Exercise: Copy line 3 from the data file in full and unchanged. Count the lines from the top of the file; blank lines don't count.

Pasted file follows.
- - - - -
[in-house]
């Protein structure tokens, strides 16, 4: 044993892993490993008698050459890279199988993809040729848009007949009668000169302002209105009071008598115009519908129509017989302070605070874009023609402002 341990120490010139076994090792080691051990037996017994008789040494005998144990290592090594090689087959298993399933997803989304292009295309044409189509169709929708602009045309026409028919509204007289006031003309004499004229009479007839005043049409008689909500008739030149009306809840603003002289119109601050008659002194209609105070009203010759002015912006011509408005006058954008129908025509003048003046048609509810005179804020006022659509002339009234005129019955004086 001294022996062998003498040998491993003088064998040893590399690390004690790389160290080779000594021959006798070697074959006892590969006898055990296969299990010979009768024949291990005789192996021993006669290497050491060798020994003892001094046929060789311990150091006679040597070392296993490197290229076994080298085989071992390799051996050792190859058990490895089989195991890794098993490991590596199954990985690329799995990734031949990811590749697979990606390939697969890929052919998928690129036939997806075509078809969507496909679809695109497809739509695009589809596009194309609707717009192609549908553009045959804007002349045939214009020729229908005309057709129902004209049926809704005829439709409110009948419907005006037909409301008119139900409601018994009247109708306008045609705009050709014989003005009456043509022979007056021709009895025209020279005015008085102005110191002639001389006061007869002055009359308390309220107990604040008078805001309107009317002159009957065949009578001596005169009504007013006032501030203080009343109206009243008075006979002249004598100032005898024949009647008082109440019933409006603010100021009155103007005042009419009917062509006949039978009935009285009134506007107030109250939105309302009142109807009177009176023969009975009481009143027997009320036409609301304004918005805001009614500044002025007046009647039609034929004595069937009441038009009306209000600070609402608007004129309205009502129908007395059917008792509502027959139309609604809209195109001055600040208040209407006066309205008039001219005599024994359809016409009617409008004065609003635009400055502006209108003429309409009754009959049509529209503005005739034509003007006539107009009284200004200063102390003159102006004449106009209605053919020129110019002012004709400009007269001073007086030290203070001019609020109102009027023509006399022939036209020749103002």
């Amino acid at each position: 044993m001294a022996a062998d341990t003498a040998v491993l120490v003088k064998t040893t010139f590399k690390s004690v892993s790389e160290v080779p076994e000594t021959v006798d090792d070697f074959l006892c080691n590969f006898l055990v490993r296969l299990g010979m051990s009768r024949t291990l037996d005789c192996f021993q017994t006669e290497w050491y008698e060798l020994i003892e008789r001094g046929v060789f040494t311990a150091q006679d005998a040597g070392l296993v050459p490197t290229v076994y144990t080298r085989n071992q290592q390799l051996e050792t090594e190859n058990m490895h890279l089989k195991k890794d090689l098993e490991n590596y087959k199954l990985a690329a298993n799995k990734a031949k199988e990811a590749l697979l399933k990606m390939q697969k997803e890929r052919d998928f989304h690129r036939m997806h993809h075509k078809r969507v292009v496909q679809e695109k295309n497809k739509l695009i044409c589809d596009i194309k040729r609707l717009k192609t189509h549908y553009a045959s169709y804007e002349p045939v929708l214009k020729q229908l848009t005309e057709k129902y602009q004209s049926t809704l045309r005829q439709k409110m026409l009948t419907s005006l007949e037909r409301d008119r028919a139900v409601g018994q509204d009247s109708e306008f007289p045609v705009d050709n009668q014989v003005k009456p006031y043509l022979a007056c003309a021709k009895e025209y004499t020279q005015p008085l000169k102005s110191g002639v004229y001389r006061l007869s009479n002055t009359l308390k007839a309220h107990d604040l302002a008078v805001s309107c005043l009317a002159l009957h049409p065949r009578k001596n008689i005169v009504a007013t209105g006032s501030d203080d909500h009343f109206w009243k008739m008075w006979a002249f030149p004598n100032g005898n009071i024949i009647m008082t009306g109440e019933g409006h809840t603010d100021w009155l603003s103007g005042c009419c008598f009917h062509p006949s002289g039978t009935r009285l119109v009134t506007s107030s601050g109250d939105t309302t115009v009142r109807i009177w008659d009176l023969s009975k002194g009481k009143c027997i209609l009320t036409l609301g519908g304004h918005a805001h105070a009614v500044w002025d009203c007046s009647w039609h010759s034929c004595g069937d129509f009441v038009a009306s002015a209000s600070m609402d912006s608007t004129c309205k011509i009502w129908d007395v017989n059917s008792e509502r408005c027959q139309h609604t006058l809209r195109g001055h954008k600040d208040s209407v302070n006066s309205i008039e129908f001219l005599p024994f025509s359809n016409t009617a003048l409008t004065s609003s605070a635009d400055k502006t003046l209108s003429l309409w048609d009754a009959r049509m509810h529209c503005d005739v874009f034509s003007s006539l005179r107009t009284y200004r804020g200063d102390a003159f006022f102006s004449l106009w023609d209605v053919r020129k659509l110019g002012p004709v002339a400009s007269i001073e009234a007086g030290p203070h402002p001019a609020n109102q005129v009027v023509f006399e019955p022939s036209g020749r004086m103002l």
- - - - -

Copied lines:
């Amino acid at each position: 044993m001294a022996a062998d341990t003498a040998v491993l120490v003088k064998t040893t010139f590399k690390s004690v892993s790389e160290v080779p076994e000594t021959v006798d090792d070697f074959l006892c080691n590969f006898l055990v490993r296969l299990g010979m051990s009768r024949t291990l037996d005789c192996f021993q017994t006669e290497w050491y008698e060798l020994i003892e008789r001094g046929v060789f040494t311990a150091q006679d005998a040597g070392l296993v050459p490197t290229v076994y144990t080298r085989n071992q290592q390799l051996e050792t090594e190859n058990m490895h890279l089989k195991k890794d090689l098993e490991n590596y087959k199954l990985a690329a298993n799995k990734a031949k199988e990811a590749l697979l399933k990606m390939q697969k997803e890929r052919d998928f989304h690129r036939m997806h993809h075509k078809r969507v292009v496909q679809e695109k295309n497809k739509l695009i044409c589809d596009i194309k040729r609707l717009k192609t189509h549908y553009a045959s169709y804007e002349p045939v929708l214009k020729q229908l848009t005309e057709k129902y602009q004209s049926t809704l045309r005829q439709k409110m026409l009948t419907s005006l007949e037909r409301d008119r028919a139900v409601g018994q509204d009247s109708e306008f007289p045609v705009d050709n009668q014989v003005k009456p006031y043509l022979a007056c003309a021709k009895e025209y004499t020279q005015p008085l000169k102005s110191g002639v004229y001389r006061l007869s009479n002055t009359l308390k007839a309220h107990d604040l302002a008078v805001s309107c005043l009317a002159l009957h049409p065949r009578k001596n008689i005169v009504a007013t209105g006032s501030d203080d909500h009343f109206w009243k008739m008075w006979a002249f030149p004598n100032g005898n009071i024949i009647m008082t009306g109440e019933g409006h809840t603010d100021w009155l603003s103007g005042c009419c008598f009917h062509p006949s002289g039978t009935r009285l119109v009134t506007s107030s601050g109250d939105t309302t115009v009142r109807i009177w008659d009176l023969s009975k002194g009481k009143c027997i209609l009320t036409l609301g519908g304004h918005a805001h105070a009614v500044w002025d009203c007046s009647w039609h010759s034929c004595g069937d129509f009441v038009a009306s002015a209000s600070m609402d912006s608007t004129c309205k011509i009502w129908d007395v017989n059917s008792e509502r408005c027959q139309h609604t006058l809209r195109g001055h954008k600040d208040s209407v302070n006066s309205i008039e129908f001219l005599p024994f025509s359809n016409t009617a003048l409008t004065s609003s605070a635009d400055k502006t003046l209108s003429l309409w048609d009754a009959r049509m509810h529209c503005d005739v874009f034509s003007s006539l005179r107009t009284y200004r804020g200063d102390a003159f006022f102006s004449l106009w023609d209605v053919r020129k659509l110019g002012p004709v002339a400009s007269i001073e009234a007086g030290p203070h402002p001019a609020n109102q005129v009027v023509f006399e019955p022939s036209g020749r004086m103002l």